Memorandum submitted by the Scout Association |
1. The Scout Association (TSA) is the largest
volunteer led co-educational youth movement in the United Kingdom.
It was founded in 1907 and is part of a wider Scouting movement,
with 28 million members internationally. It seeks to support the
development of young people in achieving their full physical,
intellectual, social and spiritual potential, as individuals,
as responsible citizens and as members of their local, national
and international communities. Scout groups across the country
offer activities to over 400,000 young people aged 6-25 years
2. Scout Association research and experience
illustrates young people who have participated in a youth or sport
club such as Scouting are less likely to drink or smoke, more
likely to participate in physical activity, more likely to have
a good relationship with other adults in their community, more
likely to have parents who trust them and more likely to be engaged
in their schooling.
3. Scouting activities are made possible by the
efforts of over 100,000 voluntary adult leaders, of which 66,000
work directly with young people. The number of adult volunteers
working for Scouting is bigger than the combined workforces of
the BBC (24,000) and McDonalds (67,000). If paid, this would be
the equivalent of £380 million of services for young people
annually. It costs the equivalent of £300 to train a Scout
Leader, meaning that, through its activities, TSA provides the
UK economy with training worth approximately £5.5 million
4. The Scout Association is therefore one of
the largest active volunteering organisations in the UK with activities
being conducted across the country on a weekly basis. This is
in contrast to other voluntary organisations that ask volunteers
to be active in time-limited projects or mass membership organisations
that do not seek personal contributions of time and energy from
their members in the same sustained manner. Consequently, supporting
volunteers to give the commitment this requires is a key priority
for TSA. The Scout Association is also a growing movement and
currently has 33,000 young people on waiting lists to join Scouting
across the UK. The key challenge the Movement faces is to recruit
and retain the adult volunteers urgently required in order to
support the involvement of these young people and others in our
activities for their, and wider society's benefit.
5. Scouting takes place in every part of the
UK. Each Scout group decides their own activity programme, according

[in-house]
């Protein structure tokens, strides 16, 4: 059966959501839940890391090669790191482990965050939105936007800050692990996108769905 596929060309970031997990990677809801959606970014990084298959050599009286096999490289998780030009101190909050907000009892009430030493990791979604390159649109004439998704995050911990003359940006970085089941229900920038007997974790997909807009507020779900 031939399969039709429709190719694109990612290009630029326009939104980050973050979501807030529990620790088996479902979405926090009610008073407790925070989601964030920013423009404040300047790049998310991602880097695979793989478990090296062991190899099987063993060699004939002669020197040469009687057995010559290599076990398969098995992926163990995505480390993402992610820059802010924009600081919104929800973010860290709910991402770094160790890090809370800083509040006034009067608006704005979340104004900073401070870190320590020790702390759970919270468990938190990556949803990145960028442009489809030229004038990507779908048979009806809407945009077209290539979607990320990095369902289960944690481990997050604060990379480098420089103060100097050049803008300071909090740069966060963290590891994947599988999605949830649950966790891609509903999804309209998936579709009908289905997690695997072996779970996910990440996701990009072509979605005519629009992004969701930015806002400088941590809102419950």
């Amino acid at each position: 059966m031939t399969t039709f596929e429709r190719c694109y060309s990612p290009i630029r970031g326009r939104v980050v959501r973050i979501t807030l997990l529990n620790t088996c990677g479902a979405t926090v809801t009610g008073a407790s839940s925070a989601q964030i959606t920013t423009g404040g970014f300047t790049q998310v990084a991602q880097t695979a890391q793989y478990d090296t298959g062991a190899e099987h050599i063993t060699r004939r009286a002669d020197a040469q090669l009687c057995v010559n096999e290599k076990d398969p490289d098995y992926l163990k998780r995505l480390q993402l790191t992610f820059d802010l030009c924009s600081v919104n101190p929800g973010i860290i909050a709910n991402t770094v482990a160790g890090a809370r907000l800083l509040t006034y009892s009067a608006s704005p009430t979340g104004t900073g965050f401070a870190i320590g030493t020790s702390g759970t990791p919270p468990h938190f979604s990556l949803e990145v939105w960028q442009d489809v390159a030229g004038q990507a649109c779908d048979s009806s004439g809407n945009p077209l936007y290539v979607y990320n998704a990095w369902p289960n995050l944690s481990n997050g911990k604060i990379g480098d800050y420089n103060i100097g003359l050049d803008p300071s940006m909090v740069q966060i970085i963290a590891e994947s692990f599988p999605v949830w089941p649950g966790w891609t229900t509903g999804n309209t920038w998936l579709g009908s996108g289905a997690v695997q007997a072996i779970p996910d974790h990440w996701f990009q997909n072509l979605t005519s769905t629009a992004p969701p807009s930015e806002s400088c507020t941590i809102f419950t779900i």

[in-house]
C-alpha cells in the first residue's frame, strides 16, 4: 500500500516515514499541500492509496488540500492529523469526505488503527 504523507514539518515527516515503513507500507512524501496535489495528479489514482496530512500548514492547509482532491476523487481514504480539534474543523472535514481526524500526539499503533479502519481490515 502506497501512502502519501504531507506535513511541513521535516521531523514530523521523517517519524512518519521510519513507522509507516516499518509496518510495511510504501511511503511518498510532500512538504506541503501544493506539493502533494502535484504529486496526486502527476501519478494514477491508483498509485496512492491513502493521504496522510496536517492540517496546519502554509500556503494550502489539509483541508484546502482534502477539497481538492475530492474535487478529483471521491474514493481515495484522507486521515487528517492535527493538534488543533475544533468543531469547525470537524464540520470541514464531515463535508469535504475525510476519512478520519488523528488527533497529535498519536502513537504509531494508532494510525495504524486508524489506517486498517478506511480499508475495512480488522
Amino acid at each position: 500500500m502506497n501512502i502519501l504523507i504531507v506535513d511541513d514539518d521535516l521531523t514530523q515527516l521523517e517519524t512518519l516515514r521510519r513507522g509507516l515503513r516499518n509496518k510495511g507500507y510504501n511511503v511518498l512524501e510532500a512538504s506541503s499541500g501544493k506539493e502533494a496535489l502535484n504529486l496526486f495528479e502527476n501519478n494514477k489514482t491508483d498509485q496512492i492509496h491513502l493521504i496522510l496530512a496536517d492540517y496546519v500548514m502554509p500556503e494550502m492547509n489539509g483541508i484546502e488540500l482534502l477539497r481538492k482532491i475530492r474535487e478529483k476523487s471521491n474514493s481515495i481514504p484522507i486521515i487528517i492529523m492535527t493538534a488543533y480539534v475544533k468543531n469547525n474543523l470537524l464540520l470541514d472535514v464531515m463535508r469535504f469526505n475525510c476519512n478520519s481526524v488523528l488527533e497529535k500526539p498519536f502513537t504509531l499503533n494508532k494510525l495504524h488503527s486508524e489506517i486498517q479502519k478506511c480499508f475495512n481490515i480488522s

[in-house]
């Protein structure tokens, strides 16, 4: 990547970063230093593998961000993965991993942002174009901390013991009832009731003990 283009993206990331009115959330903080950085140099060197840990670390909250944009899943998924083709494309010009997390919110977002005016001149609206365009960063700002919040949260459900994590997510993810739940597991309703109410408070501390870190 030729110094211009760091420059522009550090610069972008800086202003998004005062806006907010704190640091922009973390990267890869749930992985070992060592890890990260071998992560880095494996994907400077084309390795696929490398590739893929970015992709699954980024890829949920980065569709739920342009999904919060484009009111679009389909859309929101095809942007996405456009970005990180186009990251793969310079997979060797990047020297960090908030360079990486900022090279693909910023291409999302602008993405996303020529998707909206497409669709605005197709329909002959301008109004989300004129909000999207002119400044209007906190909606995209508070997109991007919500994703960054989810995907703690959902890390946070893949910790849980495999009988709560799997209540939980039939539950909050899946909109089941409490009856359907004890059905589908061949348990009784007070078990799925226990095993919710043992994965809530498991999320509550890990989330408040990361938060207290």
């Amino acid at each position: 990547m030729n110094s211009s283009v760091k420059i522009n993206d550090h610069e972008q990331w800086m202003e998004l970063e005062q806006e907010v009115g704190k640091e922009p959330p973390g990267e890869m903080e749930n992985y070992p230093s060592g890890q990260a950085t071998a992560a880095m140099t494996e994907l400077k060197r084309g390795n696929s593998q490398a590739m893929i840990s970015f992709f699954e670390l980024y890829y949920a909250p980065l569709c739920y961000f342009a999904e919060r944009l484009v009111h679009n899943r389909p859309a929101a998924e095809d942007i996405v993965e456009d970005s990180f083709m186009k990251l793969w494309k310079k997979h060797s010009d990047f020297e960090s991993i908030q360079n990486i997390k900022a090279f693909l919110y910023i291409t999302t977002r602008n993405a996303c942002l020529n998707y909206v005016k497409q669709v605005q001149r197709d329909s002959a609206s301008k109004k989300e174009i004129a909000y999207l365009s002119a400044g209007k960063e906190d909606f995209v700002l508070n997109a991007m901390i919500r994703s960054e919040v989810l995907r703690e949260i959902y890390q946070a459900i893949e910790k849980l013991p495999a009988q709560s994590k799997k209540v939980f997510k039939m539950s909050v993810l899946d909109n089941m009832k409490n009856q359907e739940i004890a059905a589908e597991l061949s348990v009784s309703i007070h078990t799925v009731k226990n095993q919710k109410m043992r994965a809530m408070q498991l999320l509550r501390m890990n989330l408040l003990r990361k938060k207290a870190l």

to local need and capacity, based on a national programme with
clear educational objectives.
All Scout Leaders have to complete Valuing Diversity training
as part of their leadership development. There are examples of
Scout groups, throughout the UK, working with other services to
provide targeted services within the universal Scouting setting.
One such example is in Northumberland with Lookwide UK, a Scout
Association development initiative that seeks to engage young
people who would not ordinarily join the movement but who may
benefit from the opportunities that it offers.
6. Lookwide UK is a development wing of Northumberland
County Scout Council. It works with young people and, by extension,
with their families, in some of the most disadvantaged areas of
Newcastle upon Tyne and south-east Northumberland. These are areas
of high unemployment with a hugh number of young people not in
education, employment or training (NEETs). Lookwide UK provides
a positive route from inactivity and potential long-term worklessness
to a positive outcome based on personal development. LookWide
UK's focus includes developing tools for parents and the local
community to support young people through the raising of aspirations.
7. LookWide UK run a series of programmes in
coalition with partners such as The Prince's Trust, the Heritage
Lottery Fund and the Community Foundation. One such programme
works with groups of young people from Newcastle's East and West
Ends to support them to develop and enhance a section of the North
Pennine Walk alongside the Alston Railway. The groups designed
and installed information boards, picnic and seating areas and
constructed safety railings to protect the public. The walk has